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What Putin Didn't Get In Hangzhou

A Eurasianet partner post from RFE/RL

One of the most significant things about the G20 summit was something that didn't happen.
Hangzhou didn't become Yalta. China didn't become Munich.
 
But Vladimir Putin sure wanted it to.
 
In fact, Russia's actions in and around Ukraine over the past month appear to have been, at least in part, a big psy-op in the run-up to the summit.
 
Moscow ginned up a fake crisis in Crimea in August, accusing Ukraine of sending a team of agent saboteurs to the annexed peninsula to carry out terrorist acts.
 
Feigning outrage, the Kremlin then abruptly pulled out of planned four-party talks with Ukrainian President Petro Poroshenko, German Chancellor Angela Merkel, and French President Francois Hollande.
 
And all the while, Russia moved tens of thousands of troops to Ukraine's borders and conducted menacing military exercises, sparking fears that an all-out invasion was in the cards.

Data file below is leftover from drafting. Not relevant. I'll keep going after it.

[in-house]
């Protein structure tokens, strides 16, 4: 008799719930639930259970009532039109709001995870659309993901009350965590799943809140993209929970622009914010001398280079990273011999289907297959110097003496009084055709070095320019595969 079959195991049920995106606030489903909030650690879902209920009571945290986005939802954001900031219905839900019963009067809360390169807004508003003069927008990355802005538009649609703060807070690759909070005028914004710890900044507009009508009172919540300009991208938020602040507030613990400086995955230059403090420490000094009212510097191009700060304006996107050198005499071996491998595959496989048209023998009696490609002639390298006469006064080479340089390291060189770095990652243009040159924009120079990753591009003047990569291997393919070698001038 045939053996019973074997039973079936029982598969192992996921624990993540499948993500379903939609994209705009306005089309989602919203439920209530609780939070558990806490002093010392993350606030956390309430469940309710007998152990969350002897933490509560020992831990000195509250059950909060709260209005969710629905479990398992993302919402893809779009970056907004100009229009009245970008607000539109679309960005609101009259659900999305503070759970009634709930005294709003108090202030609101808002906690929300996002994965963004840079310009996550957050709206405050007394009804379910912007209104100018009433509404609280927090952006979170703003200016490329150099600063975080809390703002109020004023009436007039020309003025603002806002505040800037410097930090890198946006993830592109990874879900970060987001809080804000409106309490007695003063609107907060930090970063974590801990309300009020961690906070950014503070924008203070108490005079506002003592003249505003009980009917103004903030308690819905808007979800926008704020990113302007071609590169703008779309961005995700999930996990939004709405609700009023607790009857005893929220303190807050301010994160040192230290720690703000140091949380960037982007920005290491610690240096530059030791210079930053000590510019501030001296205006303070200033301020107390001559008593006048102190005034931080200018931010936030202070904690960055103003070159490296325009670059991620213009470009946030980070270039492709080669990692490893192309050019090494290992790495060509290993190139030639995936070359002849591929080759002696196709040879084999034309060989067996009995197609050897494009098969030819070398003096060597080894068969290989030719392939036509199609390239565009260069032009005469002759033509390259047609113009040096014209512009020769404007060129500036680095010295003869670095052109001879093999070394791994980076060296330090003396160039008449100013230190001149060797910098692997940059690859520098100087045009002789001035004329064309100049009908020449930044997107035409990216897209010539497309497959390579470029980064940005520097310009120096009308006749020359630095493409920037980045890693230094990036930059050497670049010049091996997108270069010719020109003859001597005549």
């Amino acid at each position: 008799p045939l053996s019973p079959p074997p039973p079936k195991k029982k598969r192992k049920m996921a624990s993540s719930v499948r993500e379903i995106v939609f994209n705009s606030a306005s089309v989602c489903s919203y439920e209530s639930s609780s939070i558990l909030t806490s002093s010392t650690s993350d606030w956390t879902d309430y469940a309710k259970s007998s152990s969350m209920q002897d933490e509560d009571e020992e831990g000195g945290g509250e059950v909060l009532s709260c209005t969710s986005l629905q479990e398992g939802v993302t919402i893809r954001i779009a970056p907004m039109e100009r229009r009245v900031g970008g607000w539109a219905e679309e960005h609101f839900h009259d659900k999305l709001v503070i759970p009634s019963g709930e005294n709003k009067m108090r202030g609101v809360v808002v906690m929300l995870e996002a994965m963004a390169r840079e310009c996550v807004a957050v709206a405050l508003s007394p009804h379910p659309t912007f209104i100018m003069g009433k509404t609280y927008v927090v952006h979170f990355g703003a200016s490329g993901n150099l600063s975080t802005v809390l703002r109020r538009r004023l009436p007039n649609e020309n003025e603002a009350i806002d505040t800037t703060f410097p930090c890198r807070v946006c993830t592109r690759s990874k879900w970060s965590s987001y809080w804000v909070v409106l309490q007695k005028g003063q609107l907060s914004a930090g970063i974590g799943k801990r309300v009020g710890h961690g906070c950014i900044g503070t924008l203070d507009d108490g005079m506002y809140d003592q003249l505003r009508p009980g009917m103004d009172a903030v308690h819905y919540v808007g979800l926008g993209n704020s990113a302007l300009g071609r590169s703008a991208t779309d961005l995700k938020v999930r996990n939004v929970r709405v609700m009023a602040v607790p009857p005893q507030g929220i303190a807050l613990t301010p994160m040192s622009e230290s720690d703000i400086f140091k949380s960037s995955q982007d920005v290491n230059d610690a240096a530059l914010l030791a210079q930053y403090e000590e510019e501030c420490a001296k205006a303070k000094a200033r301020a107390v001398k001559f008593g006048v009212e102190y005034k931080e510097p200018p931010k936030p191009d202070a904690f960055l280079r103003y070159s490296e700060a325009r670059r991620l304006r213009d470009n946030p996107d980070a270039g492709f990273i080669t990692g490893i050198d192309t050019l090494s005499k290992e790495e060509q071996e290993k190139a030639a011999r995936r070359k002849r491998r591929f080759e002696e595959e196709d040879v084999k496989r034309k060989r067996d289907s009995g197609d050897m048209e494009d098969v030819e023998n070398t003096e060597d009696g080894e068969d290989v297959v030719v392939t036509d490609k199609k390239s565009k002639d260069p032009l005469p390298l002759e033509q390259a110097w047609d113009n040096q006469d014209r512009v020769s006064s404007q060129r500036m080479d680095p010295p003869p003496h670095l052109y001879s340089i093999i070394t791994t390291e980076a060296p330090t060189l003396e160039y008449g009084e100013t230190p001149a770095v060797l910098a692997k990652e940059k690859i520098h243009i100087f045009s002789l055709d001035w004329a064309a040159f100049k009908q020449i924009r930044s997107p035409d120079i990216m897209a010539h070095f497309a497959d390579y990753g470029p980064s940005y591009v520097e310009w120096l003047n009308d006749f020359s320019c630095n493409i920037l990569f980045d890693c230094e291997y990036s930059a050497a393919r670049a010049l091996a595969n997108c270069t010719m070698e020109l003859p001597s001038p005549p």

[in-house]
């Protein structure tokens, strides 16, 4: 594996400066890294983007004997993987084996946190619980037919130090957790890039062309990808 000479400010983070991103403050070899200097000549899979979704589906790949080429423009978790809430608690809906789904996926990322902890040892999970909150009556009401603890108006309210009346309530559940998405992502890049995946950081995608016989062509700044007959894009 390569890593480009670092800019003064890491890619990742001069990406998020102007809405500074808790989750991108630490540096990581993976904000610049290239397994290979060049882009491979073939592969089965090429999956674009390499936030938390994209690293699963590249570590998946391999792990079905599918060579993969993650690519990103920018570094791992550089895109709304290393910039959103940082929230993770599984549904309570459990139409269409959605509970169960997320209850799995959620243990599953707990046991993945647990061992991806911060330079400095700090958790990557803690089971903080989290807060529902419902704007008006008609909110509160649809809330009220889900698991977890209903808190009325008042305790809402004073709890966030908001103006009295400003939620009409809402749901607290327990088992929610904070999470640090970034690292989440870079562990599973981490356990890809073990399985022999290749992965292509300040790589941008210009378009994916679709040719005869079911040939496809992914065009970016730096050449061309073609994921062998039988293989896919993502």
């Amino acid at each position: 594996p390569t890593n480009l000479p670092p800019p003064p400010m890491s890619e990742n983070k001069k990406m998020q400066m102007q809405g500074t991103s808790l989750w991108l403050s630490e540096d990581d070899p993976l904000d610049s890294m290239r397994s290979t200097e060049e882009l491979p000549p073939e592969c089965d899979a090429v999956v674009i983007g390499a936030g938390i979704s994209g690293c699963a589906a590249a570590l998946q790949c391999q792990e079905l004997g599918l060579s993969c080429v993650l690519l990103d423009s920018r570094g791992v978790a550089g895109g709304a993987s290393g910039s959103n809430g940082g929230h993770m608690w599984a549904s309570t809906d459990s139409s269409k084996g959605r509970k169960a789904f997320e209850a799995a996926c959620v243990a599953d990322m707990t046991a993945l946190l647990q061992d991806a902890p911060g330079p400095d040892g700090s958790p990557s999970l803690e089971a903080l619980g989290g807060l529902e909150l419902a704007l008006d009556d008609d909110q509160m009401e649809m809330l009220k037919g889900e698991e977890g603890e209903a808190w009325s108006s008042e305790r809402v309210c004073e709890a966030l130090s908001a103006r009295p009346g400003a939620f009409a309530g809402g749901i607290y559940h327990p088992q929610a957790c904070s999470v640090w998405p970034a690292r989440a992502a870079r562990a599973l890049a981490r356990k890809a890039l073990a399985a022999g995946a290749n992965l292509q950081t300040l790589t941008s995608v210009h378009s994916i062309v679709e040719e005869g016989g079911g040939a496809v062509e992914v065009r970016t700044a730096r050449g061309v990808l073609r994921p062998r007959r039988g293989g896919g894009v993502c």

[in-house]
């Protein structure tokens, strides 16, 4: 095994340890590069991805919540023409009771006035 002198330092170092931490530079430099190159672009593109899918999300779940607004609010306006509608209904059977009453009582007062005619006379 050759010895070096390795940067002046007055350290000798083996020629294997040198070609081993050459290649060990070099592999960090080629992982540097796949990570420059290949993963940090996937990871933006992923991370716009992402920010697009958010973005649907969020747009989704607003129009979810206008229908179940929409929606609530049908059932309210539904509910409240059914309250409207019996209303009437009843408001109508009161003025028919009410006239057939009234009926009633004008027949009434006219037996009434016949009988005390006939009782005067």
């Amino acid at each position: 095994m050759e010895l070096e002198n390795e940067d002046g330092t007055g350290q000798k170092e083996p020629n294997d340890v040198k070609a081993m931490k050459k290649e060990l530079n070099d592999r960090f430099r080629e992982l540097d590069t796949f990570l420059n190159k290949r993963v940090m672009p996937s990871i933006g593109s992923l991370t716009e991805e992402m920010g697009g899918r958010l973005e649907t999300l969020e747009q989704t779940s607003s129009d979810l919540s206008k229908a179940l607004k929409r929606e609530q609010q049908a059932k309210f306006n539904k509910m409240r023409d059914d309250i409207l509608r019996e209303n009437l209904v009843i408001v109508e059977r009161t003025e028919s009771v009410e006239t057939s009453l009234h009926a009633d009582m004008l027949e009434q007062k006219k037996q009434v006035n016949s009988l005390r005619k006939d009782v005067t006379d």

It was in this context that Putin pushed for a joint meeting on the sidelines of the G20 with Merkel and Hollande -- but without Poroshenko -- aimed at resolving the Ukraine conflict behind Kyiv's back.

To read the full story

Copyright (c) 2016. RFE/RL, Inc. Reprinted with the permission of Radio Free Europe/Radio Liberty, 1201 Connecticut Ave., N.W. Washington DC 20036.

A Eurasianet partner post from RFE/RL

What Putin Didn't Get In Hangzhou

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